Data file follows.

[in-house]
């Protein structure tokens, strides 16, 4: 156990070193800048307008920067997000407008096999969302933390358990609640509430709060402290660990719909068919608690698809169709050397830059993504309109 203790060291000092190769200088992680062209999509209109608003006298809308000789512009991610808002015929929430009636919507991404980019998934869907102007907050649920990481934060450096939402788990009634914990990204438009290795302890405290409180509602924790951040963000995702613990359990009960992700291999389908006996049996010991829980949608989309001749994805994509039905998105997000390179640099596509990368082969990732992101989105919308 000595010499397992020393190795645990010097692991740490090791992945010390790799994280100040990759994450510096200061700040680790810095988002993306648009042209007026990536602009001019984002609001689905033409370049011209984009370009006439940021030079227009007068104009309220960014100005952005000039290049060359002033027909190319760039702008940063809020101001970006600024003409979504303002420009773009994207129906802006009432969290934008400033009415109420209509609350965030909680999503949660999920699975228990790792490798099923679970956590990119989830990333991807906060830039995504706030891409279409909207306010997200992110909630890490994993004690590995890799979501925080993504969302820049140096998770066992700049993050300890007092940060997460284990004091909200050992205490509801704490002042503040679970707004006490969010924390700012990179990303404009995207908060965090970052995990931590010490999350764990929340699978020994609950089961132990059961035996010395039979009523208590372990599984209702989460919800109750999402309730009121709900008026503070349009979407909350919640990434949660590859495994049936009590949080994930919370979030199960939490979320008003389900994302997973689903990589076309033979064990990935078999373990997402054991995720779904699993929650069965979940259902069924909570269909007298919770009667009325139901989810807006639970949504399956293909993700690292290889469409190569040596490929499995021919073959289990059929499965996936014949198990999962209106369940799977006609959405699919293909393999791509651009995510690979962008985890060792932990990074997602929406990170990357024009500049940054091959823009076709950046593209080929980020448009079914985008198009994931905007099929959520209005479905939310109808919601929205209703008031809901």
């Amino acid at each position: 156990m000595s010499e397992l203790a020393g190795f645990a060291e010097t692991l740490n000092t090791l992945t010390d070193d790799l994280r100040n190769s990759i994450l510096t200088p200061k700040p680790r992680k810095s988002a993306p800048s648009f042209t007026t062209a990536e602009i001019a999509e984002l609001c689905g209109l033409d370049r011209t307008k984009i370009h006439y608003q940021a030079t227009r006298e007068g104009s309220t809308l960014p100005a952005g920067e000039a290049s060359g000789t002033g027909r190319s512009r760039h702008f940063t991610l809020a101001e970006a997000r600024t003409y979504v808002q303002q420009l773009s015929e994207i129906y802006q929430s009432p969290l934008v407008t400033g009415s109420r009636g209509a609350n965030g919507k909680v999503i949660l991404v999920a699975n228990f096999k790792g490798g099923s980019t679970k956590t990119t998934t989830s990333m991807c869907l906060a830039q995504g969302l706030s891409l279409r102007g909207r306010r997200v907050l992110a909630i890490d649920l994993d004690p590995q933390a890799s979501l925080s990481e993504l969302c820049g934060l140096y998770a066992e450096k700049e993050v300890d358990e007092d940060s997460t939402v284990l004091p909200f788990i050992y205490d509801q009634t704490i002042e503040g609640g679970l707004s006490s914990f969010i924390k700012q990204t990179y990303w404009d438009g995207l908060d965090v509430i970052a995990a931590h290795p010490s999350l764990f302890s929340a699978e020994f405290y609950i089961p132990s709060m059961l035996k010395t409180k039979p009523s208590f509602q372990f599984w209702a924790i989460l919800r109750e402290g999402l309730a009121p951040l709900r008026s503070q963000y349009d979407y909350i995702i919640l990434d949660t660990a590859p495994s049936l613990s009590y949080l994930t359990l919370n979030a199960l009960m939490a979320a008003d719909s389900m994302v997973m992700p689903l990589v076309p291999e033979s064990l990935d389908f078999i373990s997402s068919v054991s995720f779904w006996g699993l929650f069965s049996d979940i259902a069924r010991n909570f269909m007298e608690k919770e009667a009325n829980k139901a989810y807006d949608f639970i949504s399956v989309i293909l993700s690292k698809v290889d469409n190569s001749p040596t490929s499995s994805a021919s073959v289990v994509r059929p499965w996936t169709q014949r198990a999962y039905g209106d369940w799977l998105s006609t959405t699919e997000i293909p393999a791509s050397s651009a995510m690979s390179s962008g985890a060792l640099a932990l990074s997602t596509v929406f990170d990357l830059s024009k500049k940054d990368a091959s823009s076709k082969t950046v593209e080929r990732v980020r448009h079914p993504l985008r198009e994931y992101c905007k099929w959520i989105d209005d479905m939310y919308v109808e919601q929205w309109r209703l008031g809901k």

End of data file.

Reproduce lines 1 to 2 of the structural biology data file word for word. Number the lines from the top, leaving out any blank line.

[in-house]
């Protein structure tokens, strides 16, 4: 156990070193800048307008920067997000407008096999969302933390358990609640509430709060402290660990719909068919608690698809169709050397830059993504309109 203790060291000092190769200088992680062209999509209109608003006298809308000789512009991610808002015929929430009636919507991404980019998934869907102007907050649920990481934060450096939402788990009634914990990204438009290795302890405290409180509602924790951040963000995702613990359990009960992700291999389908006996049996010991829980949608989309001749994805994509039905998105997000390179640099596509990368082969990732992101989105919308 000595010499397992020393190795645990010097692991740490090791992945010390790799994280100040990759994450510096200061700040680790810095988002993306648009042209007026990536602009001019984002609001689905033409370049011209984009370009006439940021030079227009007068104009309220960014100005952005000039290049060359002033027909190319760039702008940063809020101001970006600024003409979504303002420009773009994207129906802006009432969290934008400033009415109420209509609350965030909680999503949660999920699975228990790792490798099923679970956590990119989830990333991807906060830039995504706030891409279409909207306010997200992110909630890490994993004690590995890799979501925080993504969302820049140096998770066992700049993050300890007092940060997460284990004091909200050992205490509801704490002042503040679970707004006490969010924390700012990179990303404009995207908060965090970052995990931590010490999350764990929340699978020994609950089961132990059961035996010395039979009523208590372990599984209702989460919800109750999402309730009121709900008026503070349009979407909350919640990434949660590859495994049936009590949080994930919370979030199960939490979320008003389900994302997973689903990589076309033979064990990935078999373990997402054991995720779904699993929650069965979940259902069924909570269909007298919770009667009325139901989810807006639970949504399956293909993700690292290889469409190569040596490929499995021919073959289990059929499965996936014949198990999962209106369940799977006609959405699919293909393999791509651009995510690979962008985890060792932990990074997602929406990170990357024009500049940054091959823009076709950046593209080929980020448009079914985008198009994931905007099929959520209005479905939310109808919601929205209703008031809901």